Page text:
Perhaps the state of news has been this way for years and I've never noticed it, but I've come to the conclusion that all of the websites I used to read to stay up to date and informed on world events have devolved into tabloids, covering the same stories over and over with the same characters and with the same tone of abject incredulity. This is true not only of "left-leaning" sites like The Guardian, but those on the right as well. Fingers are being pointed. Wars of words are being waged. Real news is being buried before it even has a chance to surface for air.
Every so often, I've felt an incredible desire to pare down where I get my news from. This often happens when the information I'm receiving no longer plays a direct role in any part of my life, as it was for sites like Engadget and The Verge many years ago, or when the quality of writing has noticeably declined to the point where a blog written by a teenager lacking life experience offers a better read, as is seen with the tripe found on the Financial Times' half-written website. Occasionally, the urge to reduce the number of news sources is so strong that I opt to just leave them all behind for a week or two or five, choosing to instead put my time into watching paint dry. Going back to the news after abstaining for a month often shows that very little changes from day to day. The same characters are in the news vying for attention with "more outrageous stuff we wouldn't believe". The same countries are being destroyed by internal or external enemies. The same companies are chipping away at what little pseudo-liberties the common person has.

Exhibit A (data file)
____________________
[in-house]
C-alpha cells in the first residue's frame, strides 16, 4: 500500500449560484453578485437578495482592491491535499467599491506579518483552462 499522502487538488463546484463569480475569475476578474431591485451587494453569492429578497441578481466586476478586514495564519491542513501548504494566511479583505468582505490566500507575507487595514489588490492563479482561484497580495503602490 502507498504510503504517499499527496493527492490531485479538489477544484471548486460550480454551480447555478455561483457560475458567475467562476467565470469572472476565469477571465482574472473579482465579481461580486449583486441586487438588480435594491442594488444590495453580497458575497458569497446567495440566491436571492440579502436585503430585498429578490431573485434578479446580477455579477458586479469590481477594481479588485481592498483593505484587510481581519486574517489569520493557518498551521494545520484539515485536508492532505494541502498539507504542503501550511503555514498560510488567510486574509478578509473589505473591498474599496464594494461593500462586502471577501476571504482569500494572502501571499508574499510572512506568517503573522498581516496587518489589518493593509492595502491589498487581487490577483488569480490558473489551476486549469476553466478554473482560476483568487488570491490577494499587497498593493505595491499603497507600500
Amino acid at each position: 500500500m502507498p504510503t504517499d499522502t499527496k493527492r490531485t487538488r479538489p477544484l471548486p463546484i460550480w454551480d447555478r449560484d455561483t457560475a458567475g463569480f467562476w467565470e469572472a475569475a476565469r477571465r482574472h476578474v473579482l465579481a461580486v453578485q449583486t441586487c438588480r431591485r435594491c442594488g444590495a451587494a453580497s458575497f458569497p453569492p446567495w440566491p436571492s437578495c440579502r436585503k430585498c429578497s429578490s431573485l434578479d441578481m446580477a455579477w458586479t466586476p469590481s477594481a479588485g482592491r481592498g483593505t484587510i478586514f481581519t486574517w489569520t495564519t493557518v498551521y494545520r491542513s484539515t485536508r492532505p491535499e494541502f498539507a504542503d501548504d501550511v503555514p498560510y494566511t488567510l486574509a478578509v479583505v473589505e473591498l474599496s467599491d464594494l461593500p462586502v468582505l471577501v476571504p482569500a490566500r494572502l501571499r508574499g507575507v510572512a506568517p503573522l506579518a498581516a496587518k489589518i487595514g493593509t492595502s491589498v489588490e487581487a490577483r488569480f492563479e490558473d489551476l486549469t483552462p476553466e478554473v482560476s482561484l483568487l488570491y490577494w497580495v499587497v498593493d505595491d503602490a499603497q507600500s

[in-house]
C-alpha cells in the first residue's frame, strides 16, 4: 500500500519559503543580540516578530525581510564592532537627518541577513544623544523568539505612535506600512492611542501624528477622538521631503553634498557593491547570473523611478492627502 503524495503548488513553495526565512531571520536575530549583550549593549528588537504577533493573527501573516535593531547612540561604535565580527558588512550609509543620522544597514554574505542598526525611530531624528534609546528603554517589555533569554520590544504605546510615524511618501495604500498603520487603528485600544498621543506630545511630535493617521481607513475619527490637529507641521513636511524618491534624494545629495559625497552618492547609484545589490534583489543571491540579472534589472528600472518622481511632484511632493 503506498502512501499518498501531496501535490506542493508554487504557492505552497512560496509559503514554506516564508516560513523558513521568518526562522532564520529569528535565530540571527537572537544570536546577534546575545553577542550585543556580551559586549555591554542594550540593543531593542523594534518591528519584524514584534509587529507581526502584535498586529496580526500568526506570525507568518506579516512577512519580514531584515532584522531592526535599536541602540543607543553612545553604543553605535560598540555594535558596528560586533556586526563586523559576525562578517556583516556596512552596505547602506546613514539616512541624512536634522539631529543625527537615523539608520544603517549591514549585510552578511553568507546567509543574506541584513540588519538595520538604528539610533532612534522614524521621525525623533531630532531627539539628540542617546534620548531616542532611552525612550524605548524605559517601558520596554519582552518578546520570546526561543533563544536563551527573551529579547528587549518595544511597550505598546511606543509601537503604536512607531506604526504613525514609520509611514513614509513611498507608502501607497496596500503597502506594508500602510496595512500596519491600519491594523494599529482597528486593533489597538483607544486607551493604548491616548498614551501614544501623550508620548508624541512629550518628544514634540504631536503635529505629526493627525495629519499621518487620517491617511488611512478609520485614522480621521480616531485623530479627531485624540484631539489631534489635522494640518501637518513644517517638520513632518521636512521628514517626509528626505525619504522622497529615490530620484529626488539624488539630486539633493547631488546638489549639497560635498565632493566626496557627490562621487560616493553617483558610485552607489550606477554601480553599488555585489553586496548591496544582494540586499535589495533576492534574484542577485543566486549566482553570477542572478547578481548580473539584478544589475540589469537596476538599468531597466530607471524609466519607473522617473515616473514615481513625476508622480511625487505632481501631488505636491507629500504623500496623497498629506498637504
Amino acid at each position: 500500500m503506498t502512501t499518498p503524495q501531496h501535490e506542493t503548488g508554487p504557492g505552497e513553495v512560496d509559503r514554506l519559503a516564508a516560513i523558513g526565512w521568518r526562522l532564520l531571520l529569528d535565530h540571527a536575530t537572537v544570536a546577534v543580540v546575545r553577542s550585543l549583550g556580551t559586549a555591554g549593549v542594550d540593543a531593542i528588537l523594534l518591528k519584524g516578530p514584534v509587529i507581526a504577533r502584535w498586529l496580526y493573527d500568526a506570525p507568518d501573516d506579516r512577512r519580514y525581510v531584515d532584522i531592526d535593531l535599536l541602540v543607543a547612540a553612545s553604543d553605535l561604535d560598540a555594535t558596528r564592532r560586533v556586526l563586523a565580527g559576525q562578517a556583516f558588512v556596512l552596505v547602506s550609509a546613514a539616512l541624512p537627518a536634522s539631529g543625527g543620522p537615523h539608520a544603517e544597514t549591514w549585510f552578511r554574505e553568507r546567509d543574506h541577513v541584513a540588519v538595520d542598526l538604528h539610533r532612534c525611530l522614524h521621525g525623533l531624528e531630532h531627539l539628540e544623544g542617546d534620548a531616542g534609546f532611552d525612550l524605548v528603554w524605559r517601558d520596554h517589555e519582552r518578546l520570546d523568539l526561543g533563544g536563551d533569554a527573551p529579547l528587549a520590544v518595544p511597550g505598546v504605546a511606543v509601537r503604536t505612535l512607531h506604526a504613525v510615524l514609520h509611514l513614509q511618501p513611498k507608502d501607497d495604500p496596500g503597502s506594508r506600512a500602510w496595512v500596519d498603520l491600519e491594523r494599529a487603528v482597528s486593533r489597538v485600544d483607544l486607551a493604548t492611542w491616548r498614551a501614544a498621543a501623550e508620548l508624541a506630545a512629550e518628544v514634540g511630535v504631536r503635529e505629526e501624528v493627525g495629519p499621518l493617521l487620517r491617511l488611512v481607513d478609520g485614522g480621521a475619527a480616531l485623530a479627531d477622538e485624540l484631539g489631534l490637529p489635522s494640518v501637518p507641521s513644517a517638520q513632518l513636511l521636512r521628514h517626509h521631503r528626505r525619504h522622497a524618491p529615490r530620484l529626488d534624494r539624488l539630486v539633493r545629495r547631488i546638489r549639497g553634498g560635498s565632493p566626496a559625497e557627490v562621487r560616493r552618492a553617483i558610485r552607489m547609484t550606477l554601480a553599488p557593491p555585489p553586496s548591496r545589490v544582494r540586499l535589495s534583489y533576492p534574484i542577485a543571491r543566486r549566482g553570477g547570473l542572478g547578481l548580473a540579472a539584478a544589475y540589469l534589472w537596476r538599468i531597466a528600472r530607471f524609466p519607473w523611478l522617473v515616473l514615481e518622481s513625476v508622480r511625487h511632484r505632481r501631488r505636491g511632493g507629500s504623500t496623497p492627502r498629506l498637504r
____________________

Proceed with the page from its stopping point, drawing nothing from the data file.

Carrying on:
And what value do I get from reading this stuff? I've given up reading anything involving the US Government and the members of the new administration to save my vision from all the eye rolling. I've stopped reading anything about the Canadian government as well, since every journalist with semi-permanent employment seems to have an axe to grind with a politician because of what they're not doing. Sites dedicated to technology fare a little better, but seem to be bought and paid for with all the sponsored content masquerading as objective think pieces. It's true that news sites need to do what's necessary to keep the lights on, but when several $60 a year subscriptions to various sites does not offer any sort of value in return, I have to wonder if I'm the target audience anymore.
But I'm probably not.
I don't click links to lists, or "amazing things I wouldn't believe", or anything else that sounds like a sugar cereal commercial intro. I don't watch minute-long videos for 10 seconds of content and 30 seconds of ads. I don't "like" on Facebook or "tweet" things to people on Twitter1. A large portion of what is found on the front pages of news sites around the world, in English and in Japanese, are little more than tabloid material with "a premium brand name" attached.
So where does this leave me to stay informed and otherwise try to understand the context behind world events? I wish I knew. Evening news can fill some of the void, but there's very little depth in most TV reporting, it seems. Physical newspapers contain stories that come across as outdated before they even reach the printing press, and are often poor copy/paste jobs from the website right down to the underlined text signifying an unclickable link2. Radio or podcasts for news? No. Non-starters. All of them. Which leads me to wonder if perhaps I'm just no longer interested in what news organizations — that I know of — have to offer.
Like a customer who has grown tired of the menu at an oft-frequented restaurant, I want something different. Since I won't get this from the usual places, maybe it's time to simply leave it all behind until someone introduces me to something more interesting. If nothing else, this should free up a little bit more time and maybe even help drop the blood pressure a few points.
Am I just overthinking this? Am I seeing a problem in the news that doesn't exist?